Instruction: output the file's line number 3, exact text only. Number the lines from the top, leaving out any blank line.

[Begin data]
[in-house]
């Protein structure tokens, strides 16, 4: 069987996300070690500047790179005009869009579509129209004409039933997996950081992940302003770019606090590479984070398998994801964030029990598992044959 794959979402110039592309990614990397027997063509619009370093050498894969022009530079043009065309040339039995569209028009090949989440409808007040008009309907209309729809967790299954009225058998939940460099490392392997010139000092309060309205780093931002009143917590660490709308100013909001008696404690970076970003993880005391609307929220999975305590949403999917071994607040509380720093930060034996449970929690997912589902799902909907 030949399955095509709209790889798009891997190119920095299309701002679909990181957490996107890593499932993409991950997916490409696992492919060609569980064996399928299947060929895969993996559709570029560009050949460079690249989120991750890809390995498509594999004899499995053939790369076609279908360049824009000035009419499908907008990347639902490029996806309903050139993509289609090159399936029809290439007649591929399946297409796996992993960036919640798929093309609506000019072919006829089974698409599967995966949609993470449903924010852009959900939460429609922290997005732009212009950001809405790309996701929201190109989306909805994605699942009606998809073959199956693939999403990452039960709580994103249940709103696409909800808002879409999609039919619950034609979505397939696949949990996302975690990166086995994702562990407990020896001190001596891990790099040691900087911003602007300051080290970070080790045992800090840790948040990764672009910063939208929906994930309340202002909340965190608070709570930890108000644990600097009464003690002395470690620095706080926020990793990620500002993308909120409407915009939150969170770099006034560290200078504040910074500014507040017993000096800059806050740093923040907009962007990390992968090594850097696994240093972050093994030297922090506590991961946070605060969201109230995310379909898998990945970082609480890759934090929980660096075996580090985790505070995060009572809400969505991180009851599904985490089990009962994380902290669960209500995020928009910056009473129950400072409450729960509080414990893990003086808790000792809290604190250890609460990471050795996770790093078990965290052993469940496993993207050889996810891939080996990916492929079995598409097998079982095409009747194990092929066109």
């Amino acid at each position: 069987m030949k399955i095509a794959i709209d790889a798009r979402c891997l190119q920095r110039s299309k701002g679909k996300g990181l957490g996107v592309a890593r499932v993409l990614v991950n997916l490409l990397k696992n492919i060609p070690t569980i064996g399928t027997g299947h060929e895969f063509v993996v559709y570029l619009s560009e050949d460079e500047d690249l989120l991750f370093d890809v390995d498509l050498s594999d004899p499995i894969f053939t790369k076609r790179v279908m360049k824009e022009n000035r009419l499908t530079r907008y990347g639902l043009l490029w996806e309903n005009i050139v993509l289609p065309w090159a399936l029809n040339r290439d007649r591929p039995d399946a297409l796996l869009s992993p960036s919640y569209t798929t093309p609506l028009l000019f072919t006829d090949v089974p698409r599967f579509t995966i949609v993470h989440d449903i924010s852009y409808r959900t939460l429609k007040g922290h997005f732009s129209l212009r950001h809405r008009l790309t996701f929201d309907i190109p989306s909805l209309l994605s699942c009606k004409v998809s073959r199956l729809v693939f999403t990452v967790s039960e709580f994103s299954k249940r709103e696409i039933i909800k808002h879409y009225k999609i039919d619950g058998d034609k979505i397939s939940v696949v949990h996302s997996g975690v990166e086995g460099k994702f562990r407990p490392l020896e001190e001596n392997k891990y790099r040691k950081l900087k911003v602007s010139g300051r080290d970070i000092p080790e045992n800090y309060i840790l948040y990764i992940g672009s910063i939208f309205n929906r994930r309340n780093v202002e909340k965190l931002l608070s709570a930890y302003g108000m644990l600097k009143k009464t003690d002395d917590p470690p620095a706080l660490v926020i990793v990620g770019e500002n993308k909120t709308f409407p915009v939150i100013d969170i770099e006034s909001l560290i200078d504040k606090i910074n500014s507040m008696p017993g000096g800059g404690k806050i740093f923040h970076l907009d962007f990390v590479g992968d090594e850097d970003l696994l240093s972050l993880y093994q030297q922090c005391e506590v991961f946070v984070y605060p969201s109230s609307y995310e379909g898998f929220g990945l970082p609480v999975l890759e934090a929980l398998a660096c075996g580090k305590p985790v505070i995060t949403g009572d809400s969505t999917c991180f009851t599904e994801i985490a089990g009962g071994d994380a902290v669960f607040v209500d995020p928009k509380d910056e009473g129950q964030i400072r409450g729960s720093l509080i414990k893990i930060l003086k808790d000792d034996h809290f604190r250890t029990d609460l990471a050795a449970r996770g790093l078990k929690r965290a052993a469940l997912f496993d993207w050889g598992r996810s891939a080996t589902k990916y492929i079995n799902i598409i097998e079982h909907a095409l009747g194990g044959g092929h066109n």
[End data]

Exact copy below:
């Amino acid at each position: 069987m030949k399955i095509a794959i709209d790889a798009r979402c891997l190119q920095r110039s299309k701002g679909k996300g990181l957490g996107v592309a890593r499932v993409l990614v991950n997916l490409l990397k696992n492919i060609p070690t569980i064996g399928t027997g299947h060929e895969f063509v993996v559709y570029l619009s560009e050949d460079e500047d690249l989120l991750f370093d890809v390995d498509l050498s594999d004899p499995i894969f053939t790369k076609r790179v279908m360049k824009e022009n000035r009419l499908t530079r907008y990347g639902l043009l490029w996806e309903n005009i050139v993509l289609p065309w090159a399936l029809n040339r290439d007649r591929p039995d399946a297409l796996l869009s992993p960036s919640y569209t798929t093309p609506l028009l000019f072919t006829d090949v089974p698409r599967f579509t995966i949609v993470h989440d449903i924010s852009y409808r959900t939460l429609k007040g922290h997005f732009s129209l212009r950001h809405r008009l790309t996701f929201d309907i190109p989306s909805l209309l994605s699942c009606k004409v998809s073959r199956l729809v693939f999403t990452v967790s039960e709580f994103s299954k249940r709103e696409i039933i909800k808002h879409y009225k999609i039919d619950g058998d034609k979505i397939s939940v696949v949990h996302s997996g975690v990166e086995g460099k994702f562990r407990p490392l020896e001190e001596n392997k891990y790099r040691k950081l900087k911003v602007s010139g300051r080290d970070i000092p080790e045992n800090y309060i840790l948040y990764i992940g672009s910063i939208f309205n929906r994930r309340n780093v202002e909340k965190l931002l608070s709570a930890y302003g108000m644990l600097k009143k009464t003690d002395d917590p470690p620095a706080l660490v926020i990793v990620g770019e500002n993308k909120t709308f409407p915009v939150i100013d969170i770099e006034s909001l560290i200078d504040k606090i910074n500014s507040m008696p017993g000096g800059g404690k806050i740093f923040h970076l907009d962007f990390v590479g992968d090594e850097d970003l696994l240093s972050l993880y093994q030297q922090c005391e506590v991961f946070v984070y605060p969201s109230s609307y995310e379909g898998f929220g990945l970082p609480v999975l890759e934090a929980l398998a660096c075996g580090k305590p985790v505070i995060t949403g009572d809400s969505t999917c991180f009851t599904e994801i985490a089990g009962g071994d994380a902290v669960f607040v209500d995020p928009k509380d910056e009473g129950q964030i400072r409450g729960s720093l509080i414990k893990i930060l003086k808790d000792d034996h809290f604190r250890t029990d609460l990471a050795a449970r996770g790093l078990k929690r965290a052993a469940l997912f496993d993207w050889g598992r996810s891939a080996t589902k990916y492929i079995n799902i598409i097998e079982h909907a095409l009747g194990g044959g092929h066109n």